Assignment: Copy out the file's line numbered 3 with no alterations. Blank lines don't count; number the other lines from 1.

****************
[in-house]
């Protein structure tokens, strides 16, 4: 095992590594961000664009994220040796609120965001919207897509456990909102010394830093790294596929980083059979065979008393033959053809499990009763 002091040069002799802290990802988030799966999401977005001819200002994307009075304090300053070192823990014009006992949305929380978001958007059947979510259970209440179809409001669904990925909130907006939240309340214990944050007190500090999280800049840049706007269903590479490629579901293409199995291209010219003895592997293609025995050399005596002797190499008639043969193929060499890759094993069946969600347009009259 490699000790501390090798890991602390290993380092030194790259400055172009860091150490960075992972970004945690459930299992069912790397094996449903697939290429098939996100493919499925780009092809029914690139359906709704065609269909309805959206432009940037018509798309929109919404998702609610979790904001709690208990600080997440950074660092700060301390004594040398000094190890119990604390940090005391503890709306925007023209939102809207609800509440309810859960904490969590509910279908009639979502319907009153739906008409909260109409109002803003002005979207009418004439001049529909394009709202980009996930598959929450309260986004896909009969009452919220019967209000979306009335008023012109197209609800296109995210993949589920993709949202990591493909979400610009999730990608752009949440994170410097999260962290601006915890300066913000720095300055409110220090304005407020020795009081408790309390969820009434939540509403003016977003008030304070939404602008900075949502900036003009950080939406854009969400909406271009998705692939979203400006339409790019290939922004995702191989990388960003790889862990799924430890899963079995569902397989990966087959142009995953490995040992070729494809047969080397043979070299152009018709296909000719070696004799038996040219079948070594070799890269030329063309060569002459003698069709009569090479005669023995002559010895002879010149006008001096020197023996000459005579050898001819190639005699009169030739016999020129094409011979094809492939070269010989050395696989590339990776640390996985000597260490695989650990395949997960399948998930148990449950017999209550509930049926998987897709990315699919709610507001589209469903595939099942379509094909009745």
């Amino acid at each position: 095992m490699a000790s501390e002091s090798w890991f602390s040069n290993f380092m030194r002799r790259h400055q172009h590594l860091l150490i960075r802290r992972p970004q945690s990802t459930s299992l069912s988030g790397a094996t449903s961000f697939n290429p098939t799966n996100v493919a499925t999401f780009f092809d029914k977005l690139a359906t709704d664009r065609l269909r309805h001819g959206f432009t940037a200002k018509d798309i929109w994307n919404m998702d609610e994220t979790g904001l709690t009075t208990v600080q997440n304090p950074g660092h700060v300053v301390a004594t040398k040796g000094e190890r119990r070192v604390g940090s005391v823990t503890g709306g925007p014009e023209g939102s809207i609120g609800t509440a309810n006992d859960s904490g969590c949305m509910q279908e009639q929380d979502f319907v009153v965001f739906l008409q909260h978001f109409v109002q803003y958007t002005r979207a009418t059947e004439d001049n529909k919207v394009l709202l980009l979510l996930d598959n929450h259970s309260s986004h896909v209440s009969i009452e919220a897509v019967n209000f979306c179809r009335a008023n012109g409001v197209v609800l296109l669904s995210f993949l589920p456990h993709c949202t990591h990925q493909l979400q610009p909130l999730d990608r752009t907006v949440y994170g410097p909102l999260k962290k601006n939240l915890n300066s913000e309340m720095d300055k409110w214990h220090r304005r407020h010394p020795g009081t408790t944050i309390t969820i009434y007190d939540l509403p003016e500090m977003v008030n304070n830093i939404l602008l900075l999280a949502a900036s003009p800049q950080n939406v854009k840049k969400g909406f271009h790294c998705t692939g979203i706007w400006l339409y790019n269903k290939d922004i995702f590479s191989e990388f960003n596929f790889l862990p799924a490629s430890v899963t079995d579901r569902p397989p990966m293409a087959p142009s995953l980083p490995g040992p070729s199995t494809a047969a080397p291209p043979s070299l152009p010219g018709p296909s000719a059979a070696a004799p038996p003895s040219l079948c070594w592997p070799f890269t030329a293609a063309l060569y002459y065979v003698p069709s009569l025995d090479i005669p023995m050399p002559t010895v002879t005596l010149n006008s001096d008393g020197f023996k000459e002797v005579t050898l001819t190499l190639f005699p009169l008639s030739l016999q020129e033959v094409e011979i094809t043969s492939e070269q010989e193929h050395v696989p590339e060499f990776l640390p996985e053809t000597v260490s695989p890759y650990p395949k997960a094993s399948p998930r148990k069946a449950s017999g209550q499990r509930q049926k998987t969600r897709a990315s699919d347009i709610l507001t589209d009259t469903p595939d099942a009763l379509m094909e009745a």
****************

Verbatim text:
């Amino acid at each position: 095992m490699a000790s501390e002091s090798w890991f602390s040069n290993f380092m030194r002799r790259h400055q172009h590594l860091l150490i960075r802290r992972p970004q945690s990802t459930s299992l069912s988030g790397a094996t449903s961000f697939n290429p098939t799966n996100v493919a499925t999401f780009f092809d029914k977005l690139a359906t709704d664009r065609l269909r309805h001819g959206f432009t940037a200002k018509d798309i929109w994307n919404m998702d609610e994220t979790g904001l709690t009075t208990v600080q997440n304090p950074g660092h700060v300053v301390a004594t040398k040796g000094e190890r119990r070192v604390g940090s005391v823990t503890g709306g925007p014009e023209g939102s809207i609120g609800t509440a309810n006992d859960s904490g969590c949305m509910q279908e009639q929380d979502f319907v009153v965001f739906l008409q909260h978001f109409v109002q803003y958007t002005r979207a009418t059947e004439d001049n529909k919207v394009l709202l980009l979510l996930d598959n929450h259970s309260s986004h896909v209440s009969i009452e919220a897509v019967n209000f979306c179809r009335a008023n012109g409001v197209v609800l296109l669904s995210f993949l589920p456990h993709c949202t990591h990925q493909l979400q610009p909130l999730d990608r752009t907006v949440y994170g410097p909102l999260k962290k601006n939240l915890n300066s913000e309340m720095d300055k409110w214990h220090r304005r407020h010394p020795g009081t408790t944050i309390t969820i009434y007190d939540l509403p003016e500090m977003v008030n304070n830093i939404l602008l900075l999280a949502a900036s003009p800049q950080n939406v854009k840049k969400g909406f271009h790294c998705t692939g979203i706007w400006l339409y790019n269903k290939d922004i995702f590479s191989e990388f960003n596929f790889l862990p799924a490629s430890v899963t079995d579901r569902p397989p990966m293409a087959p142009s995953l980083p490995g040992p070729s199995t494809a047969a080397p291209p043979s070299l152009p010219g018709p296909s000719a059979a070696a004799p038996p003895s040219l079948c070594w592997p070799f890269t030329a293609a063309l060569y002459y065979v003698p069709s009569l025995d090479i005669p023995m050399p002559t010895v002879t005596l010149n006008s001096d008393g020197f023996k000459e002797v005579t050898l001819t190499l190639f005699p009169l008639s030739l016999q020129e033959v094409e011979i094809t043969s492939e070269q010989e193929h050395v696989p590339e060499f990776l640390p996985e053809t000597v260490s695989p890759y650990p395949k997960a094993s399948p998930r148990k069946a449950s017999g209550q499990r509930q049926k998987t969600r897709a990315s699919d347009i709610l507001t589209d009259t469903p595939d099942a009763l379509m094909e009745a």